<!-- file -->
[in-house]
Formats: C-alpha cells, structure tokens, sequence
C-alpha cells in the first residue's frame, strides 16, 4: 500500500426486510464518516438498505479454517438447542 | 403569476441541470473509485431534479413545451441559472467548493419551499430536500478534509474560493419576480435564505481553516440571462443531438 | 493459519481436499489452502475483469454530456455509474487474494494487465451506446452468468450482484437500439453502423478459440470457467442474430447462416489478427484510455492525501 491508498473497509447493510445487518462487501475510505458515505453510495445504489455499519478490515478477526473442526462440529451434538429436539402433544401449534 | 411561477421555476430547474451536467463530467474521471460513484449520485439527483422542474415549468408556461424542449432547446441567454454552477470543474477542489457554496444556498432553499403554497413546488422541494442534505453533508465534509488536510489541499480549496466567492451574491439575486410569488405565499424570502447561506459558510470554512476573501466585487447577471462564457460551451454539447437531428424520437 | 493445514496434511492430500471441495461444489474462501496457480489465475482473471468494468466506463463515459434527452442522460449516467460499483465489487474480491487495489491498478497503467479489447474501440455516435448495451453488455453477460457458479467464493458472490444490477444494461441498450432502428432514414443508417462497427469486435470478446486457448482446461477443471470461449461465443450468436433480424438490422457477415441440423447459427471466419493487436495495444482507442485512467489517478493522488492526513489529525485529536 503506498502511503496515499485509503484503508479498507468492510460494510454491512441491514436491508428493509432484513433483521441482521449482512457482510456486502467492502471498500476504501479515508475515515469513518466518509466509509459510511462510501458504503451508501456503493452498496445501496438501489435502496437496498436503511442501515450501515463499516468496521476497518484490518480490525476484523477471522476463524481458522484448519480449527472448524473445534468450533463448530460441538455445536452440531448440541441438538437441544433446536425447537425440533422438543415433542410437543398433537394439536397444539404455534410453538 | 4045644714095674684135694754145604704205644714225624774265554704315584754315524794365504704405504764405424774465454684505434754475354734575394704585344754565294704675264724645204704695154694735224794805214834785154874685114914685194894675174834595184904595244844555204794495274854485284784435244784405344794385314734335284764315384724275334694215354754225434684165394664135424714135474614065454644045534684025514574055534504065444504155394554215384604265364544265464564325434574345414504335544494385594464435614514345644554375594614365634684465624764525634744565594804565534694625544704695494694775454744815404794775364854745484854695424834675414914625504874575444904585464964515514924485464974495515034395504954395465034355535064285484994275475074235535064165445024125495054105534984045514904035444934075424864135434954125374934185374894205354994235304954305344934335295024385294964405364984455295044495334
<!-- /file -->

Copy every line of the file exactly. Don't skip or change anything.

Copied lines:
[in-house]
Formats: C-alpha cells, structure tokens, sequence
C-alpha cells in the first residue's frame, strides 16, 4: 500500500426486510464518516438498505479454517438447542 | 403569476441541470473509485431534479413545451441559472467548493419551499430536500478534509474560493419576480435564505481553516440571462443531438 | 493459519481436499489452502475483469454530456455509474487474494494487465451506446452468468450482484437500439453502423478459440470457467442474430447462416489478427484510455492525501 491508498473497509447493510445487518462487501475510505458515505453510495445504489455499519478490515478477526473442526462440529451434538429436539402433544401449534 | 411561477421555476430547474451536467463530467474521471460513484449520485439527483422542474415549468408556461424542449432547446441567454454552477470543474477542489457554496444556498432553499403554497413546488422541494442534505453533508465534509488536510489541499480549496466567492451574491439575486410569488405565499424570502447561506459558510470554512476573501466585487447577471462564457460551451454539447437531428424520437 | 493445514496434511492430500471441495461444489474462501496457480489465475482473471468494468466506463463515459434527452442522460449516467460499483465489487474480491487495489491498478497503467479489447474501440455516435448495451453488455453477460457458479467464493458472490444490477444494461441498450432502428432514414443508417462497427469486435470478446486457448482446461477443471470461449461465443450468436433480424438490422457477415441440423447459427471466419493487436495495444482507442485512467489517478493522488492526513489529525485529536 503506498502511503496515499485509503484503508479498507468492510460494510454491512441491514436491508428493509432484513433483521441482521449482512457482510456486502467492502471498500476504501479515508475515515469513518466518509466509509459510511462510501458504503451508501456503493452498496445501496438501489435502496437496498436503511442501515450501515463499516468496521476497518484490518480490525476484523477471522476463524481458522484448519480449527472448524473445534468450533463448530460441538455445536452440531448440541441438538437441544433446536425447537425440533422438543415433542410437543398433537394439536397444539404455534410453538 | 4045644714095674684135694754145604704205644714225624774265554704315584754315524794365504704405504764405424774465454684505434754475354734575394704585344754565294704675264724645204704695154694735224794805214834785154874685114914685194894675174834595184904595244844555204794495274854485284784435244784405344794385314734335284764315384724275334694215354754225434684165394664135424714135474614065454644045534684025514574055534504065444504155394554215384604265364544265464564325434574345414504335544494385594464435614514345644554375594614365634684465624764525634744565594804565534694625544704695494694775454744815404794775364854745484854695424834675414914625504874575444904585464964515514924485464974495515034395504954395465034355535064285484994275475074235535064165445024125495054105534984045514904035444934075424864135434954125374934185374894205354994235304954305344934335295024385294964405364984455295044495334